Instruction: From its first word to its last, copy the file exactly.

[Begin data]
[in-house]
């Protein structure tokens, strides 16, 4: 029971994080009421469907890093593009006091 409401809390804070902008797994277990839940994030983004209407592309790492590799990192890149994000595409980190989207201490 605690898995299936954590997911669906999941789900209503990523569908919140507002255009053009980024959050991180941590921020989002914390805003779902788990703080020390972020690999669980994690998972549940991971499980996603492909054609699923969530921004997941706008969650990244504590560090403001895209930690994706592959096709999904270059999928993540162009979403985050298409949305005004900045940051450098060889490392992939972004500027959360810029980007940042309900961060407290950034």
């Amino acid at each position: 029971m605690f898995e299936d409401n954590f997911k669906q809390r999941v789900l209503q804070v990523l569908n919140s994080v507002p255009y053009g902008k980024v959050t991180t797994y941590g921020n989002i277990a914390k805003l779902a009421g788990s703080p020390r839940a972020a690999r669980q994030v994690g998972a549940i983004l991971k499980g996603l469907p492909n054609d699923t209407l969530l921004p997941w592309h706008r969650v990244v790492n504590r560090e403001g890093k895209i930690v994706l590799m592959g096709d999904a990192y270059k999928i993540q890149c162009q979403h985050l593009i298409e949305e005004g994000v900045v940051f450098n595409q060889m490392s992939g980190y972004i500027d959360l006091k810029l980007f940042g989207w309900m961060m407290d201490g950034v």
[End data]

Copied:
[in-house]
């Protein structure tokens, strides 16, 4: 029971994080009421469907890093593009006091 409401809390804070902008797994277990839940994030983004209407592309790492590799990192890149994000595409980190989207201490 605690898995299936954590997911669906999941789900209503990523569908919140507002255009053009980024959050991180941590921020989002914390805003779902788990703080020390972020690999669980994690998972549940991971499980996603492909054609699923969530921004997941706008969650990244504590560090403001895209930690994706592959096709999904270059999928993540162009979403985050298409949305005004900045940051450098060889490392992939972004500027959360810029980007940042309900961060407290950034």
């Amino acid at each position: 029971m605690f898995e299936d409401n954590f997911k669906q809390r999941v789900l209503q804070v990523l569908n919140s994080v507002p255009y053009g902008k980024v959050t991180t797994y941590g921020n989002i277990a914390k805003l779902a009421g788990s703080p020390r839940a972020a690999r669980q994030v994690g998972a549940i983004l991971k499980g996603l469907p492909n054609d699923t209407l969530l921004p997941w592309h706008r969650v990244v790492n504590r560090e403001g890093k895209i930690v994706l590799m592959g096709d999904a990192y270059k999928i993540q890149c162009q979403h985050l593009i298409e949305e005004g994000v900045v940051f450098n595409q060889m490392s992939g980190y972004i500027d959360l006091k810029l980007f940042g989207w309900m961060m407290d201490g950034v």